2 min read

Emotional Health and Working From Home

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If you had asked the question, “What is the number one problem with work-from-home situation?,” just five or six weeks ago, it would probably be something along the lines of lacking the necessary tools to effectively communicate and actually work from home.

Presently, however, a new problem has begun to present itself: burnout. For the first two-or-three weeks of our collective all-remote-all-the-time work situation, we were trying to come up with the “new normal.” But the novelty has worn off.

Most of us do the same thing every day. You wake up, you’re where you work. You go to sleep, you’re where you work — it’s like Groundhog Day.


A few weeks ago, my new normal had me sitting in front of my computer for eight hours a day . As a society we need social connections throughout the day to keep us emotionally healthy. Whether that’s through a virtual call or meeting, or through the phone, it’s important to talk to other people on your team — knowing you’re not the only person dealing with the stress helps.

And that’s just part of it — emotional health requires more than just sitting in the same room for the majority of the day. You need to mentally step away whether it’s going on a walk, working in the garden, reading a book or getting a workout in just do something every few hours, to decompress from the work at hand.

Another method of promoting emotional health is by coming up with a game plan. Your day needs to have structure to it, because when we work at home, we end up working at home too much because we have technology that allows us to be reached at all hours of the day and night.  It’s very easy to sit in front of your computer for hours without realizing it which can lead to physical issues with back and neck pain and eye strain.

When coming up with a game plan some things to consider are to keep work separate from personal time. Have a separate work area, not the dining room table, where you have limited outside interruptions. Try to start and stop work at about the same time every day to keep a routine. Dress based on your job as this will help you keep that sense of work.  Make sure that you have the resources you need such as your computer, scanners, access to your work files, etc.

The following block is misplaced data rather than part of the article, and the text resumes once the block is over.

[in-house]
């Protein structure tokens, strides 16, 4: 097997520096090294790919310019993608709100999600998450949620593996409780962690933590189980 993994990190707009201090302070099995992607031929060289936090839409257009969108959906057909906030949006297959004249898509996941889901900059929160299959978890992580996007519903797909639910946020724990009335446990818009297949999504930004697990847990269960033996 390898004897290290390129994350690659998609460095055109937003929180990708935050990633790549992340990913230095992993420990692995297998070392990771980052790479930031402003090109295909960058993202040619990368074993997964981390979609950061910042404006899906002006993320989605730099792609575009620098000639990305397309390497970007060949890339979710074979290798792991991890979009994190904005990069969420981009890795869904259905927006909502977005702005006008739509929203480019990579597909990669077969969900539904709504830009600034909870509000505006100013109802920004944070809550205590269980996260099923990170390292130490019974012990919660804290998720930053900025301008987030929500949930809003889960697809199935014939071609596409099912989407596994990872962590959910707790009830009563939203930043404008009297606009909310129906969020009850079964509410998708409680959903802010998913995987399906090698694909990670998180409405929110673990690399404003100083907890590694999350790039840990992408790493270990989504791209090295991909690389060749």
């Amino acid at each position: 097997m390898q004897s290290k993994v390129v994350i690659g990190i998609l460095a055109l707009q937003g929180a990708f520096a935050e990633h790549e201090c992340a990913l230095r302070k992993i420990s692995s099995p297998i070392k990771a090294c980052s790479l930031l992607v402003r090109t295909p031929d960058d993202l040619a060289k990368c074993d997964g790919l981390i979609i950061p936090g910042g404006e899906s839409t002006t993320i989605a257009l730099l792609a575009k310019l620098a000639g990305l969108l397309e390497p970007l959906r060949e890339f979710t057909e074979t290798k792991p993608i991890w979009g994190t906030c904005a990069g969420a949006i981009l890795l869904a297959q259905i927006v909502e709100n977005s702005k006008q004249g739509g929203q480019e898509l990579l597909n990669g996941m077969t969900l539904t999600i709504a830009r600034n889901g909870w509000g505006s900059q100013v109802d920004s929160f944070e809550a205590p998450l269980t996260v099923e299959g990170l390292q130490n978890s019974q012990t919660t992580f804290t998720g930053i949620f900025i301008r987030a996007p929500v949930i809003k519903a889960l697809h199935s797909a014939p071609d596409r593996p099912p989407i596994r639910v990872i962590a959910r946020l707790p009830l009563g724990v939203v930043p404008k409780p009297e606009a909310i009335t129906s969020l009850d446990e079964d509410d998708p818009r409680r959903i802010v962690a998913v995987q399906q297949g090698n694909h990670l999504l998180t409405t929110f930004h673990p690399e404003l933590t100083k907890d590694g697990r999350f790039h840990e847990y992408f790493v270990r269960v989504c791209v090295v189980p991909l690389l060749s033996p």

Now more than ever before the combination of exercise, a good diet and having a game plan are paramount— not only do these keep you physically healthy, they keep you mentally fit as well, and are a good way to stave off burnout.


Like a lot of us, I’m working harder from home than I did in the office — maybe it’s because there’s less interruption, and no one to chat with other than my dog — so we tend to put more on ourselves.  

What will the new ‘normal’ be when returning to work? No one can truly answer that question, but I do see changes based on what we have come to expect. 

I think we will see a large increase in the remote workforce with a growth in cloud based management systems and CRMs. 

Meetings and conferences will be replaced in large numbers by collaboration platforms like Zoom and Microsoft Teams which will allow for more and better day to day interactions, whether it be between sales and clients or managers and staff.  

The last few weeks have been a proof source that working from home can definitely be done but not just between the hours of 8 and 5.  I think we will see some blurring of office hours to allow for more flexibility and spacing of work hours through out the day.    


The most important tool I’ve found for fighting off burnout is to stick to a routine — without one, you’ll find yourself answering emails at eight at night.

And while work is important to keep structured, relaxation is even more important. Make sure to schedule in some time to some something you enjoy; whether that’s reading a book, sitting on your porch, or running on your treadmill — whatever makes you happy, make the time to do it.

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